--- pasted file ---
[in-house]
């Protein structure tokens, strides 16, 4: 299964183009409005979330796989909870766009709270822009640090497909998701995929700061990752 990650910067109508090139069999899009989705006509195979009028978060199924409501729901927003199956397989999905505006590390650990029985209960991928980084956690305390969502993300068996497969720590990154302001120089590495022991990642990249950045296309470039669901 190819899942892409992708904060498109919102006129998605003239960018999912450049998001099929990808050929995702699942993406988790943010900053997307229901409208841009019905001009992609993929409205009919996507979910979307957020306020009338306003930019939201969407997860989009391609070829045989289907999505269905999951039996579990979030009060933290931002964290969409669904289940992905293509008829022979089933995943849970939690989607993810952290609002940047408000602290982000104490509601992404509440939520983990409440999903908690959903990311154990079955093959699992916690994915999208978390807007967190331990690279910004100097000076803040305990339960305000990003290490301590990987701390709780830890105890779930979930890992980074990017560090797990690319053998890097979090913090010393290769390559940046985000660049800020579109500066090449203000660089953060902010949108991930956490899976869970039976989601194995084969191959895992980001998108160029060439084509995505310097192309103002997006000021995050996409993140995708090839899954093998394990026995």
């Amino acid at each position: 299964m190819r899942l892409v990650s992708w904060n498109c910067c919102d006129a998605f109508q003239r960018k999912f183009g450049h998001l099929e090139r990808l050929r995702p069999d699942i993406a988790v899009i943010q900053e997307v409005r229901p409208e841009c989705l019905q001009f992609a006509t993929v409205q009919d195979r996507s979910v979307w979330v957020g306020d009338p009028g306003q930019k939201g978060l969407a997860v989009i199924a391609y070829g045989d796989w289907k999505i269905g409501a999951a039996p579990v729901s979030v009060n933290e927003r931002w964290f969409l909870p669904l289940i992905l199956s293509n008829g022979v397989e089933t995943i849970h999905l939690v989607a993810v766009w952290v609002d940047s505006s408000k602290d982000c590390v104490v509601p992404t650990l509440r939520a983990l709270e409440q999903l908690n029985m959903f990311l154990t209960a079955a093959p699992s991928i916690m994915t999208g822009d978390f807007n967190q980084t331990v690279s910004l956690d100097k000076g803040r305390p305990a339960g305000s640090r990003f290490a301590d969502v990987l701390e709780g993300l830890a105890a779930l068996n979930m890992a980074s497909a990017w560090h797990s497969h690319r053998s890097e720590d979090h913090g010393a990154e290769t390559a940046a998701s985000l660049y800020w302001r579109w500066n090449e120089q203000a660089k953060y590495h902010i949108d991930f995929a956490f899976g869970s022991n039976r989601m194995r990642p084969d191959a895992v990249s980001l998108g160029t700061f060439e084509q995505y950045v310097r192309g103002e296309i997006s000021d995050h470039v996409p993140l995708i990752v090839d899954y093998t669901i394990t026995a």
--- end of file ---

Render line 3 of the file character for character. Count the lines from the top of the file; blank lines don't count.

């Amino acid at each position: 299964m190819r899942l892409v990650s992708w904060n498109c910067c919102d006129a998605f109508q003239r960018k999912f183009g450049h998001l099929e090139r990808l050929r995702p069999d699942i993406a988790v899009i943010q900053e997307v409005r229901p409208e841009c989705l019905q001009f992609a006509t993929v409205q009919d195979r996507s979910v979307w979330v957020g306020d009338p009028g306003q930019k939201g978060l969407a997860v989009i199924a391609y070829g045989d796989w289907k999505i269905g409501a999951a039996p579990v729901s979030v009060n933290e927003r931002w964290f969409l909870p669904l289940i992905l199956s293509n008829g022979v397989e089933t995943i849970h999905l939690v989607a993810v766009w952290v609002d940047s505006s408000k602290d982000c590390v104490v509601p992404t650990l509440r939520a983990l709270e409440q999903l908690n029985m959903f990311l154990t209960a079955a093959p699992s991928i916690m994915t999208g822009d978390f807007n967190q980084t331990v690279s910004l956690d100097k000076g803040r305390p305990a339960g305000s640090r990003f290490a301590d969502v990987l701390e709780g993300l830890a105890a779930l068996n979930m890992a980074s497909a990017w560090h797990s497969h690319r053998s890097e720590d979090h913090g010393a990154e290769t390559a940046a998701s985000l660049y800020w302001r579109w500066n090449e120089q203000a660089k953060y590495h902010i949108d991930f995929a956490f899976g869970s022991n039976r989601m194995r990642p084969d191959a895992v990249s980001l998108g160029t700061f060439e084509q995505y950045v310097r192309g103002e296309i997006s000021d995050h470039v996409p993140l995708i990752v090839d899954y093998t669901i394990t026995a």